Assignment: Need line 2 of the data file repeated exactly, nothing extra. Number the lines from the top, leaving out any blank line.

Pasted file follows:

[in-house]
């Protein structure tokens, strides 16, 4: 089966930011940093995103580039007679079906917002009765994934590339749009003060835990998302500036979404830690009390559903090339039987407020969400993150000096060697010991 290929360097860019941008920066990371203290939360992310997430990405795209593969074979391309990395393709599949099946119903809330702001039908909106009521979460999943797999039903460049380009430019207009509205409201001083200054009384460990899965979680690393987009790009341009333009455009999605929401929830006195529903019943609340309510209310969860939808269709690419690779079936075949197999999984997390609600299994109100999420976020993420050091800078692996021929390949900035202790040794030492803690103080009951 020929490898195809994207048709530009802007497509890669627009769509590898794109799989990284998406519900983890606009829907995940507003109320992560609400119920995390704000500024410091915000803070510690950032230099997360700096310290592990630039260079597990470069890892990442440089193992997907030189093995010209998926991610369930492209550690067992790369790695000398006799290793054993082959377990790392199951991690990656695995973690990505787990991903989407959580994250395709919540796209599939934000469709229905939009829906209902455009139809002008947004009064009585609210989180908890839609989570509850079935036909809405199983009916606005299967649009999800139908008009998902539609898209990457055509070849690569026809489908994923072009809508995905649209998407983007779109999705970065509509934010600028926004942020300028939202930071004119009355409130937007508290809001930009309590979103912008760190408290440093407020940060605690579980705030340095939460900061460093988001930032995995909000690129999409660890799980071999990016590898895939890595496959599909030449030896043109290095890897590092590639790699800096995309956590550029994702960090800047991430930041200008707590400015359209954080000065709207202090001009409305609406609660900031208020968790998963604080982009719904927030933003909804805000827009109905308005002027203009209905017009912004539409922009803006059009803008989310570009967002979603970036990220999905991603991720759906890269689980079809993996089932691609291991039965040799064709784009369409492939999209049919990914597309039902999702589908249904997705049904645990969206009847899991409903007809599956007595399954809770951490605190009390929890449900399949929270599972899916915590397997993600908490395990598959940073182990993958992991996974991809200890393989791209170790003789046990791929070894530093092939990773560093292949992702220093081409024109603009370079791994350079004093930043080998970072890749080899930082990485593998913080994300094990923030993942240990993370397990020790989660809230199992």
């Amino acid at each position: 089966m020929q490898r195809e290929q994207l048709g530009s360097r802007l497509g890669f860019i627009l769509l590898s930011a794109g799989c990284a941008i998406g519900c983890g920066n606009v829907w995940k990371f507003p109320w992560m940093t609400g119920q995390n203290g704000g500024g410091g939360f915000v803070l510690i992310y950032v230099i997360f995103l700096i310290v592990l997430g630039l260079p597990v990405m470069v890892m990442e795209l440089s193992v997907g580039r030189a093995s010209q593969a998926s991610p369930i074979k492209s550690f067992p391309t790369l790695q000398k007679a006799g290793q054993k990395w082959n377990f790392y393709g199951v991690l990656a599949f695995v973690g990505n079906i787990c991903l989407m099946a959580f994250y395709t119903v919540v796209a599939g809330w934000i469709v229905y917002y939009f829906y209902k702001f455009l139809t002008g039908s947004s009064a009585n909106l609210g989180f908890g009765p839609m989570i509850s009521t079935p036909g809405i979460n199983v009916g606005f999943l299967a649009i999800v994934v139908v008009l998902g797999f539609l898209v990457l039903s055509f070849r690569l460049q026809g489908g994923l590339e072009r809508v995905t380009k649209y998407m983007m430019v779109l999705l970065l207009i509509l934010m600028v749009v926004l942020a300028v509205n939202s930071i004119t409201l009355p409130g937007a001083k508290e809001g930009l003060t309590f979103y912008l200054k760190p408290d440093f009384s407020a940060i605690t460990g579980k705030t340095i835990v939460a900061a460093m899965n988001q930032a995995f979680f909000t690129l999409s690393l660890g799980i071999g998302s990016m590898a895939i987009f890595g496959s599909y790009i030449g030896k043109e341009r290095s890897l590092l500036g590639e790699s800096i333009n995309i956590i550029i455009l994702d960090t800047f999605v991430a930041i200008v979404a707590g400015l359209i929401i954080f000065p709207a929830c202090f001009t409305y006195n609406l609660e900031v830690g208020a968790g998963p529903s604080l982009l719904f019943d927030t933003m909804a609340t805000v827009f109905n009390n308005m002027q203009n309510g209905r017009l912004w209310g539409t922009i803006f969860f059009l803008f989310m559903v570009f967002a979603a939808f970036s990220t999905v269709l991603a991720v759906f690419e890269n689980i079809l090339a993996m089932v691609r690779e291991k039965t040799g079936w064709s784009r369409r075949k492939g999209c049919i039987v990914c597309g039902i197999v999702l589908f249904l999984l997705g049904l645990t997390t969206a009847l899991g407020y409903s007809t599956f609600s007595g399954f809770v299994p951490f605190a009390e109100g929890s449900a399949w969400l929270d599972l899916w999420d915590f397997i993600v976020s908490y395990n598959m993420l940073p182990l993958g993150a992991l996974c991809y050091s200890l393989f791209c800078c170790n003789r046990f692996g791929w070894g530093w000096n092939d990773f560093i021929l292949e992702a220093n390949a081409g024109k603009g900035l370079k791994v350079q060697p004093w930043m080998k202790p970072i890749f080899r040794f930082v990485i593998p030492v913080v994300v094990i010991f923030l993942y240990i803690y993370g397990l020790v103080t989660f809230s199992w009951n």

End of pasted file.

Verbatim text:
């Protein structure tokens, strides 16, 4: 089966930011940093995103580039007679079906917002009765994934590339749009003060835990998302500036979404830690009390559903090339039987407020969400993150000096060697010991 290929360097860019941008920066990371203290939360992310997430990405795209593969074979391309990395393709599949099946119903809330702001039908909106009521979460999943797999039903460049380009430019207009509205409201001083200054009384460990899965979680690393987009790009341009333009455009999605929401929830006195529903019943609340309510209310969860939808269709690419690779079936075949197999999984997390609600299994109100999420976020993420050091800078692996021929390949900035202790040794030492803690103080009951 020929490898195809994207048709530009802007497509890669627009769509590898794109799989990284998406519900983890606009829907995940507003109320992560609400119920995390704000500024410091915000803070510690950032230099997360700096310290592990630039260079597990470069890892990442440089193992997907030189093995010209998926991610369930492209550690067992790369790695000398006799290793054993082959377990790392199951991690990656695995973690990505787990991903989407959580994250395709919540796209599939934000469709229905939009829906209902455009139809002008947004009064009585609210989180908890839609989570509850079935036909809405199983009916606005299967649009999800139908008009998902539609898209990457055509070849690569026809489908994923072009809508995905649209998407983007779109999705970065509509934010600028926004942020300028939202930071004119009355409130937007508290809001930009309590979103912008760190408290440093407020940060605690579980705030340095939460900061460093988001930032995995909000690129999409660890799980071999990016590898895939890595496959599909030449030896043109290095890897590092590639790699800096995309956590550029994702960090800047991430930041200008707590400015359209954080000065709207202090001009409305609406609660900031208020968790998963604080982009719904927030933003909804805000827009109905308005002027203009209905017009912004539409922009803006059009803008989310570009967002979603970036990220999905991603991720759906890269689980079809993996089932691609291991039965040799064709784009369409492939999209049919990914597309039902999702589908249904997705049904645990969206009847899991409903007809599956007595399954809770951490605190009390929890449900399949929270599972899916915590397997993600908490395990598959940073182990993958992991996974991809200890393989791209170790003789046990791929070894530093092939990773560093292949992702220093081409024109603009370079791994350079004093930043080998970072890749080899930082990485593998913080994300094990923030993942240990993370397990020790989660809230199992």